Veteran contemporary dance choreographer and teacher Sang Jijia encourages emerging dancers to become dedicated and grab any chances available if they want to shine in their artistic career.
He added in an exclusive interview with the Times that he is a vivid example himself.
“When I told my parents – then I was only 12 – that I was departing for Beijing to explore an artistic career, they objected it,” Sang recalled.
“But I didn’t care. I insisted. I wanted to go to Beijing because I wanted to see a broader horizon,” he recalled. At the end of the day, his parents gave in to his unbending insistence and allowed him to travel to Beijing.
Originally from the Tibet community in the Gansu Province of China, the experienced artist has won numerous awards since the 1990s. He was also chosen, in 2002, by the Rolex Mentor and Protégé Arts Initiative to study choreography under Master William Forsythe in Germany and remained at Ballet Frankfurt and the Forsythe Company as assistant choreographer. Sang is a resident choreographer at the City Contemporary Dance Company of Hong Kong.
He was in Macau earlier this month for an audition at the Macao Cultural Centre (CCM), which invited him to lead its annual Artist-in-Residence Project. With the audition concluded, Sang is currently deciding on selecting one choreographer and four dancers at maximum for a show to be staged in September next year.
It is not rare to see parents obstructing or opposing their childrens’ pursuit of artistic creation as a career. On the cliched problem of family pressure in choosing between aspiration and reality, Sang said when one is committed, they will stand stiff against the pressure.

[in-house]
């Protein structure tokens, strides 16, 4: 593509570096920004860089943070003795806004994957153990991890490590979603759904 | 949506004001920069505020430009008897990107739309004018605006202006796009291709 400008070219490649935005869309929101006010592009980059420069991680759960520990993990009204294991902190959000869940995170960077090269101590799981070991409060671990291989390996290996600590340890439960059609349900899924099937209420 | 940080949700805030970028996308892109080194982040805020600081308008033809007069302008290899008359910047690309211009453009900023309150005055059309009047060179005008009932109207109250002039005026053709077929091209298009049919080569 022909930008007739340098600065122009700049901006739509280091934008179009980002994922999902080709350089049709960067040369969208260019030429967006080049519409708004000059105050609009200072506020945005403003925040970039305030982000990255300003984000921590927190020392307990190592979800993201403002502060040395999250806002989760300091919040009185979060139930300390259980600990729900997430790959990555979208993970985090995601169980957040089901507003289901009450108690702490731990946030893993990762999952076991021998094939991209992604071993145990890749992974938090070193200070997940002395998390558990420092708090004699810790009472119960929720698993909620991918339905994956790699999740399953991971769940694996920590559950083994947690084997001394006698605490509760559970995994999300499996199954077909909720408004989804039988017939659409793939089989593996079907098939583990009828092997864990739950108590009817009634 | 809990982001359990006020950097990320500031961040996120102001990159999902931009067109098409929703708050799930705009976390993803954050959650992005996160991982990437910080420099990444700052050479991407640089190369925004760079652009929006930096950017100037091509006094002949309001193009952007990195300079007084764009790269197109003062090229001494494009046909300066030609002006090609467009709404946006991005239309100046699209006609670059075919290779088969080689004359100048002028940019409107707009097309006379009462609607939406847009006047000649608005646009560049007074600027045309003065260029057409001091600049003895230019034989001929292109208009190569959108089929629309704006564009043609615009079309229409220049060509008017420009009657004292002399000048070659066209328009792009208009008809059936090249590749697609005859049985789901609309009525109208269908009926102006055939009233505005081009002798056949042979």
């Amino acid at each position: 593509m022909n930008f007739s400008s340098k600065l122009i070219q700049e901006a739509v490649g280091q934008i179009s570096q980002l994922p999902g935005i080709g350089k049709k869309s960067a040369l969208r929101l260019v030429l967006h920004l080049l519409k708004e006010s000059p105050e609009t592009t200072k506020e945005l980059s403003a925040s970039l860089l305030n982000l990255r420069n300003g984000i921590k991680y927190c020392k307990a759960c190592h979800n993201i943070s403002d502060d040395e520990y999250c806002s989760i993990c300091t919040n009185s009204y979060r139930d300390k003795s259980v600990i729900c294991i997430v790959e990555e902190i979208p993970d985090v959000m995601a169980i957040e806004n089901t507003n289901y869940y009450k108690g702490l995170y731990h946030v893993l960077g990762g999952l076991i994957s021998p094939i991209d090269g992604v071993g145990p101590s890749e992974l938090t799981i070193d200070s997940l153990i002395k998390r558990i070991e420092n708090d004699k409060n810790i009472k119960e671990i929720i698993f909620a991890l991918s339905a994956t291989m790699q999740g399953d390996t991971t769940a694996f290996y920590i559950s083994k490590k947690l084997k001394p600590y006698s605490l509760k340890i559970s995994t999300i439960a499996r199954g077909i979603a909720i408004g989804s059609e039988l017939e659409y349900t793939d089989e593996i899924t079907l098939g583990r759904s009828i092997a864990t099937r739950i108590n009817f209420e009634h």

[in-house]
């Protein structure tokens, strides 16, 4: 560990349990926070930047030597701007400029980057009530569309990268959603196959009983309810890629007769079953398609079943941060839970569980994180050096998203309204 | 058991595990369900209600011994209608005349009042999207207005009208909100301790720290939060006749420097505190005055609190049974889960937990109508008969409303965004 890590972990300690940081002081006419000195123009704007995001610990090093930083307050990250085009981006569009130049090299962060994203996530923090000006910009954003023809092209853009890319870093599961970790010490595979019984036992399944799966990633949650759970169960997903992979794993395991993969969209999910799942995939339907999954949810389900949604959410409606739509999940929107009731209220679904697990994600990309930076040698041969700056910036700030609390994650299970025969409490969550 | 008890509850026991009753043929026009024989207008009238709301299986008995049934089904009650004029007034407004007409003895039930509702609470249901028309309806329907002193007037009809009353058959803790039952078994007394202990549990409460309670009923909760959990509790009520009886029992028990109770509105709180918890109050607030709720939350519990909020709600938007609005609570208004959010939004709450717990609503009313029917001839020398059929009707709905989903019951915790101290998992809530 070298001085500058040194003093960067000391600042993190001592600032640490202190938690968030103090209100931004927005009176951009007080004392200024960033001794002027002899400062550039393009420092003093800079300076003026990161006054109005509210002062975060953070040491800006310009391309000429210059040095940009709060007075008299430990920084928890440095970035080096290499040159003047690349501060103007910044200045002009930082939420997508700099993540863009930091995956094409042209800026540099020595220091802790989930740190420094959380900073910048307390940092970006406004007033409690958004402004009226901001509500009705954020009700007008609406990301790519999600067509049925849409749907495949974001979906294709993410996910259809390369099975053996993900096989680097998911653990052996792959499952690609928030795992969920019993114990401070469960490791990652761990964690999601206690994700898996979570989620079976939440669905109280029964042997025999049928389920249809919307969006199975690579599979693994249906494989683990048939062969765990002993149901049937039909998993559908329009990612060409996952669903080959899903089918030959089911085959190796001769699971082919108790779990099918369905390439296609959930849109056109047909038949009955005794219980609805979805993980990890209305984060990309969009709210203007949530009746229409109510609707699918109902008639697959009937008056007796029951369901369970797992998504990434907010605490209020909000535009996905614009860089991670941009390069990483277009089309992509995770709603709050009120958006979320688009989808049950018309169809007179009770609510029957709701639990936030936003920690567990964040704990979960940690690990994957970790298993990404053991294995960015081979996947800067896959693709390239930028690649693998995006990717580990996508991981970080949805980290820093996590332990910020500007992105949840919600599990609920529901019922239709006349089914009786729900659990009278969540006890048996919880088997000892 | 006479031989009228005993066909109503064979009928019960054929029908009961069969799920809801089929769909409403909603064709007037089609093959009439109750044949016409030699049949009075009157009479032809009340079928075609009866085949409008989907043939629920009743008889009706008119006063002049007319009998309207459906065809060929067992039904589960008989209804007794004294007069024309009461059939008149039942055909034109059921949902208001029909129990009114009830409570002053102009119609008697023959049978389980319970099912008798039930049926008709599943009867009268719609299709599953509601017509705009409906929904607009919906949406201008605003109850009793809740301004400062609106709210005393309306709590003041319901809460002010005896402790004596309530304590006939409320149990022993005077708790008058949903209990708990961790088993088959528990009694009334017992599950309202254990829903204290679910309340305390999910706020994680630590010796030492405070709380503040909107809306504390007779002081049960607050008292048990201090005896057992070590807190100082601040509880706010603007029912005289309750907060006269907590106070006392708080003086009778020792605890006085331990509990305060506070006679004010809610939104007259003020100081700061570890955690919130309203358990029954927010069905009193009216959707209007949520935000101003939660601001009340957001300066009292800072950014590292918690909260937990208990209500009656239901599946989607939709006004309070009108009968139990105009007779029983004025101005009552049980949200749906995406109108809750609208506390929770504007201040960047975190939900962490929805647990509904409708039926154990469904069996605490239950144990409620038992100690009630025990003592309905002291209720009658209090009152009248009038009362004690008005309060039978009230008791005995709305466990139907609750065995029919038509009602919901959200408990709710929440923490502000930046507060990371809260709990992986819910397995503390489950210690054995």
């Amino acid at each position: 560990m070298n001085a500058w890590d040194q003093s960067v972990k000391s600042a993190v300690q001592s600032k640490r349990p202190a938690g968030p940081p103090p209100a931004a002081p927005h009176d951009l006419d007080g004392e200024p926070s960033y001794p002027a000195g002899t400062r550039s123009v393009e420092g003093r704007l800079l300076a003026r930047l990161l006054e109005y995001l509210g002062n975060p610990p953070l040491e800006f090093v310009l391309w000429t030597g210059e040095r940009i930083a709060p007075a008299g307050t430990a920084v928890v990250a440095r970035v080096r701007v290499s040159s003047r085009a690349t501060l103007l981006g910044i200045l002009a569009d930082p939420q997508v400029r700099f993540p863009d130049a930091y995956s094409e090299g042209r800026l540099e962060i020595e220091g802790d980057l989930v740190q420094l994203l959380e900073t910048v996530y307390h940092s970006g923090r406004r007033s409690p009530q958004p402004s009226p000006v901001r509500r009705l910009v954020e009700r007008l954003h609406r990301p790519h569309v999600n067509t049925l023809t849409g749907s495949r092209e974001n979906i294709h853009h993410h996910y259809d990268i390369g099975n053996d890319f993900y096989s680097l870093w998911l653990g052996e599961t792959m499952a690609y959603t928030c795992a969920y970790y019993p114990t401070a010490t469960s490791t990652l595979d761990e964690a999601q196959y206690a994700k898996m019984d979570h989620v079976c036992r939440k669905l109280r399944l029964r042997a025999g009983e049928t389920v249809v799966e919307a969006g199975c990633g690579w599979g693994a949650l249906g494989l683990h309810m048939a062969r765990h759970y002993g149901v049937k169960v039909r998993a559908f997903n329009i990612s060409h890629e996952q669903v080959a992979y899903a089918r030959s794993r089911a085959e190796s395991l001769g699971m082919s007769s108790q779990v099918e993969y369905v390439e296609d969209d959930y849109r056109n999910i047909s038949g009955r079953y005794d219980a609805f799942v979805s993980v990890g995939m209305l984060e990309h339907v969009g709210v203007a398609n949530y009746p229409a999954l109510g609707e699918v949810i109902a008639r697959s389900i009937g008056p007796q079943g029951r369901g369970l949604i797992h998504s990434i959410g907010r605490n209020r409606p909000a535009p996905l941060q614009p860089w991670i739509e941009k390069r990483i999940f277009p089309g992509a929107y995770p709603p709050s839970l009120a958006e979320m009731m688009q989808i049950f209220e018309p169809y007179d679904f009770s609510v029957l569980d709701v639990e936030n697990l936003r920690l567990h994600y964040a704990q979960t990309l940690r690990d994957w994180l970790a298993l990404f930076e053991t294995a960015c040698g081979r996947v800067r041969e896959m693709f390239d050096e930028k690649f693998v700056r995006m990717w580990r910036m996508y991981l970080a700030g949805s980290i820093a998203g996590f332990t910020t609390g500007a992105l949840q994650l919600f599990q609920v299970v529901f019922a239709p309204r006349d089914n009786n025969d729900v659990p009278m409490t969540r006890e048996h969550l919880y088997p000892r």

Nonetheless, he addressed that parents’ objections are usually founded in goodwill. It is often out of the fear that their children will suffer hardship such as lack of income. However, he believed someone so dedicated to the arts as a career will not settle for a regular 9-to-5 career.
Moreover, he encouraged local dancers to never let go of any opportunities of which they can make use to foster their own progress, such as this one by the CCM, because the production will not only debut in Macau as a global first, but also premiere in Hong Kong next November.
Meanwhile, Sang is also working with the CCM to bring the show to mainland cities. In addition, the show may, after its premiere, add in dancers from Hong Kong and mainland China.
The reason behind this is to allow local talents to be seen. “That’s why we’re aiming to bring the production out of Macau to present to a larger audience,” Sang remarked. “Therefore, they will be seen and remembered by more people. Only then, more opportunities are possible,” said Sang.
The audition has attracted most of Macau’s experienced contemporary dancers and choreographers, including a local dancer who is now studying in Taiwan. In addition, some young dancers in Hong Kong have also signed up. Most importantly, they are all Macau ID holders.
On this collaboration with the CCM, the choreographer said it was a new form of collaboration to him.
“To mainly instruct for the sake of showing promising dancers on their creations and productions, so that they can take fewer winding roads, is a new experience to me,” Sang explained. “I feel rather anticipatory.”
The experienced choreographer commented that the platform for contemporary dances is still rare and small in Macau. This collaboration with the CCM is valuable to Macau, he said.
While mentoring selected local dancers, Sang admitted he will be more an inspirer than an instructor.
“It is very difficult to convey creativity. When an artist has the inspirations, they have their own plans or views already. We need to respect them,” he explained. “However, in my experience, what we can give them is to rationalize the structure of the work, or to offer different perspectives to their imaginations.”
When asked whether he will make a show based on the year 2020, Sang said it is difficult to foresee. “However, the Covid-19 pandemic will have an impact on how one views life,” he stressed.
According to Sang’s observations from this audition, dancing may still be considered a feminine career in Macau because the audition has attracted more female than male dancers, making it an area which can be greatly improved on.